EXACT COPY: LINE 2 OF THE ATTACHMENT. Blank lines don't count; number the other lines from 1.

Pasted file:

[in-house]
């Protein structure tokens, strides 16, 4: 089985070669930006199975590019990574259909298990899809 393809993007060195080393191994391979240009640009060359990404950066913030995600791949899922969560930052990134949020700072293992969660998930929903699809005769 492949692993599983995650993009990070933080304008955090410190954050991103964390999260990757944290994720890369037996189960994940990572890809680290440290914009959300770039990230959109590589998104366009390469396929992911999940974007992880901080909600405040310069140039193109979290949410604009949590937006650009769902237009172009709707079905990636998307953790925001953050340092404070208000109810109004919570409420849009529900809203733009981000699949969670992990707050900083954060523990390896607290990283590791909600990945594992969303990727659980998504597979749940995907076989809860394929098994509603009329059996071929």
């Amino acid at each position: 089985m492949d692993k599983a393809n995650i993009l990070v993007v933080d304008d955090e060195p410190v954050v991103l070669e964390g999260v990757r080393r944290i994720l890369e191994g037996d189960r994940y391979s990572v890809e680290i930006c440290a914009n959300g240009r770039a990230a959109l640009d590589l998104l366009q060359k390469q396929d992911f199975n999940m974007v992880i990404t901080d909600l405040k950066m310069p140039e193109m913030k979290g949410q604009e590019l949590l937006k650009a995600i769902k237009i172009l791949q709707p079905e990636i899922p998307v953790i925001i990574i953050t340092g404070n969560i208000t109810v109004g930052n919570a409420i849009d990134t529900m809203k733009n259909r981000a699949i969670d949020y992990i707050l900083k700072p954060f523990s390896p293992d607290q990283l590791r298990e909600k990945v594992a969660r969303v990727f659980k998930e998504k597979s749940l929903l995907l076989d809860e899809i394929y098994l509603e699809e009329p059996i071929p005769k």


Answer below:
């Protein structure tokens, strides 16, 4: 089985070669930006199975590019990574259909298990899809 393809993007060195080393191994391979240009640009060359990404950066913030995600791949899922969560930052990134949020700072293992969660998930929903699809005769 492949692993599983995650993009990070933080304008955090410190954050991103964390999260990757944290994720890369037996189960994940990572890809680290440290914009959300770039990230959109590589998104366009390469396929992911999940974007992880901080909600405040310069140039193109979290949410604009949590937006650009769902237009172009709707079905990636998307953790925001953050340092404070208000109810109004919570409420849009529900809203733009981000699949969670992990707050900083954060523990390896607290990283590791909600990945594992969303990727659980998504597979749940995907076989809860394929098994509603009329059996071929």